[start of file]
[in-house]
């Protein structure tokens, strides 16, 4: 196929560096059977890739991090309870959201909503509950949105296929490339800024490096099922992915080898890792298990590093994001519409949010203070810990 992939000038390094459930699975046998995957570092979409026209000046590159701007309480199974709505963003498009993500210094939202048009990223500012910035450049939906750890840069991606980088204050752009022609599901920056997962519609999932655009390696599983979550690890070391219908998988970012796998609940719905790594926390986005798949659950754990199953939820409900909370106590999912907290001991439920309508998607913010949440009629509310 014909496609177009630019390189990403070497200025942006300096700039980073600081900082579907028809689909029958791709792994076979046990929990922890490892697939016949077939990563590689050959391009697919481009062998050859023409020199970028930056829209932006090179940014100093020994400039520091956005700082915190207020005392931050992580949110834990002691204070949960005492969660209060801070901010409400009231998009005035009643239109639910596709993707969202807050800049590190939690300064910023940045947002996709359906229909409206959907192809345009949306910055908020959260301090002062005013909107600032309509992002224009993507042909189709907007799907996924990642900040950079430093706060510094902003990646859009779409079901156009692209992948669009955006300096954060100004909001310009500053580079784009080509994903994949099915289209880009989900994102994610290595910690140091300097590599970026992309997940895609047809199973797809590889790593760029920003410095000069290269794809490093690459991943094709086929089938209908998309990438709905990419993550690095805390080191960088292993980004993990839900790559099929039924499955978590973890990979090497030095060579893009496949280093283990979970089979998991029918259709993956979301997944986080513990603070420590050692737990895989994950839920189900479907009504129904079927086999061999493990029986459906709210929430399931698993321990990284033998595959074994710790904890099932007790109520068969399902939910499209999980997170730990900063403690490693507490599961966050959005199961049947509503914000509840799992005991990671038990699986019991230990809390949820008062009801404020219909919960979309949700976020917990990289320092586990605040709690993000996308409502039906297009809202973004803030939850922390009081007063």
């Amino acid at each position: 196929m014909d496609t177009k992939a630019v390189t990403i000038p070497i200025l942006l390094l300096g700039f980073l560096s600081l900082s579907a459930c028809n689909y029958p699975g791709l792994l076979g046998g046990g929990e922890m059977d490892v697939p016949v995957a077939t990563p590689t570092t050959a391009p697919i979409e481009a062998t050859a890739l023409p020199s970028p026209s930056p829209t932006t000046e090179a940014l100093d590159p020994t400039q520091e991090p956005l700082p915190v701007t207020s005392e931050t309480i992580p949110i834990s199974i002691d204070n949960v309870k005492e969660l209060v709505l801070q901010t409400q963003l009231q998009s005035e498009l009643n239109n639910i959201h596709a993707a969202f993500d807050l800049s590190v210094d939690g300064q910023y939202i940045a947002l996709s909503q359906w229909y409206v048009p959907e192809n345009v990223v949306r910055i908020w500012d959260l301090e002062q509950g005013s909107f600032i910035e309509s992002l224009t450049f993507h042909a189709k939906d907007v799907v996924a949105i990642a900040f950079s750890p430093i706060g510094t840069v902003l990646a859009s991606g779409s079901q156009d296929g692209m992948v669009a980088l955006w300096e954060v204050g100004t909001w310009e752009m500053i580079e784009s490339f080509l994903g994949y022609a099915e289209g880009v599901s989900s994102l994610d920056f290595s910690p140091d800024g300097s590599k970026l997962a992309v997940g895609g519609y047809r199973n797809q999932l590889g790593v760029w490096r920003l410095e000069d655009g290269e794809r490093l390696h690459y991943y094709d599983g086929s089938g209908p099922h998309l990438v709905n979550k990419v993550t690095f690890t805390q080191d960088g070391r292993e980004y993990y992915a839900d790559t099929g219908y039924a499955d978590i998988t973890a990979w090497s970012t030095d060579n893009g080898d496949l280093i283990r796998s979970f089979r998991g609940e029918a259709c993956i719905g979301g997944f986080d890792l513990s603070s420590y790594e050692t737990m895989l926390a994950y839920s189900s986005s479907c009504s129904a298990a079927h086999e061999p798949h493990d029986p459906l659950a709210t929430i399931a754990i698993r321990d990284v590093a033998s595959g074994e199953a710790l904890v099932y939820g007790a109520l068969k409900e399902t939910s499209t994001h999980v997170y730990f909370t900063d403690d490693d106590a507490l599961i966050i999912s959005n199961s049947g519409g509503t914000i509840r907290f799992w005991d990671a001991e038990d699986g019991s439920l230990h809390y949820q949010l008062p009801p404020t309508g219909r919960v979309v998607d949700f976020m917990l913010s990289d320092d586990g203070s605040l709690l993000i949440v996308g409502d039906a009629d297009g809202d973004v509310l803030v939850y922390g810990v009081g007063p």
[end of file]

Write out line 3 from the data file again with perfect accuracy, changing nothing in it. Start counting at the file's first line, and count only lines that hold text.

């Amino acid at each position: 196929m014909d496609t177009k992939a630019v390189t990403i000038p070497i200025l942006l390094l300096g700039f980073l560096s600081l900082s579907a459930c028809n689909y029958p699975g791709l792994l076979g046998g046990g929990e922890m059977d490892v697939p016949v995957a077939t990563p590689t570092t050959a391009p697919i979409e481009a062998t050859a890739l023409p020199s970028p026209s930056p829209t932006t000046e090179a940014l100093d590159p020994t400039q520091e991090p956005l700082p915190v701007t207020s005392e931050t309480i992580p949110i834990s199974i002691d204070n949960v309870k005492e969660l209060v709505l801070q901010t409400q963003l009231q998009s005035e498009l009643n239109n639910i959201h596709a993707a969202f993500d807050l800049s590190v210094d939690g300064q910023y939202i940045a947002l996709s909503q359906w229909y409206v048009p959907e192809n345009v990223v949306r910055i908020w500012d959260l301090e002062q509950g005013s909107f600032i910035e309509s992002l224009t450049f993507h042909a189709k939906d907007v799907v996924a949105i990642a900040f950079s750890p430093i706060g510094t840069v902003l990646a859009s991606g779409s079901q156009d296929g692209m992948v669009a980088l955006w300096e954060v204050g100004t909001w310009e752009m500053i580079e784009s490339f080509l994903g994949y022609a099915e289209g880009v599901s989900s994102l994610d920056f290595s910690p140091d800024g300097s590599k970026l997962a992309v997940g895609g519609y047809r199973n797809q999932l590889g790593v760029w490096r920003l410095e000069d655009g290269e794809r490093l390696h690459y991943y094709d599983g086929s089938g209908p099922h998309l990438v709905n979550k990419v993550t690095f690890t805390q080191d960088g070391r292993e980004y993990y992915a839900d790559t099929g219908y039924a499955d978590i998988t973890a990979w090497s970012t030095d060579n893009g080898d496949l280093i283990r796998s979970f089979r998991g609940e029918a259709c993956i719905g979301g997944f986080d890792l513990s603070s420590y790594e050692t737990m895989l926390a994950y839920s189900s986005s479907c009504s129904a298990a079927h086999e061999p798949h493990d029986p459906l659950a709210t929430i399931a754990i698993r321990d990284v590093a033998s595959g074994e199953a710790l904890v099932y939820g007790a109520l068969k409900e399902t939910s499209t994001h999980v997170y730990f909370t900063d403690d490693d106590a507490l599961i966050i999912s959005n199961s049947g519409g509503t914000i509840r907290f799992w005991d990671a001991e038990d699986g019991s439920l230990h809390y949820q949010l008062p009801p404020t309508g219909r919960v979309v998607d949700f976020m917990l913010s990289d320092d586990g203070s605040l709690l993000i949440v996308g409502d039906a009629d297009g809202d973004v509310l803030v939850y922390g810990v009081g007063p």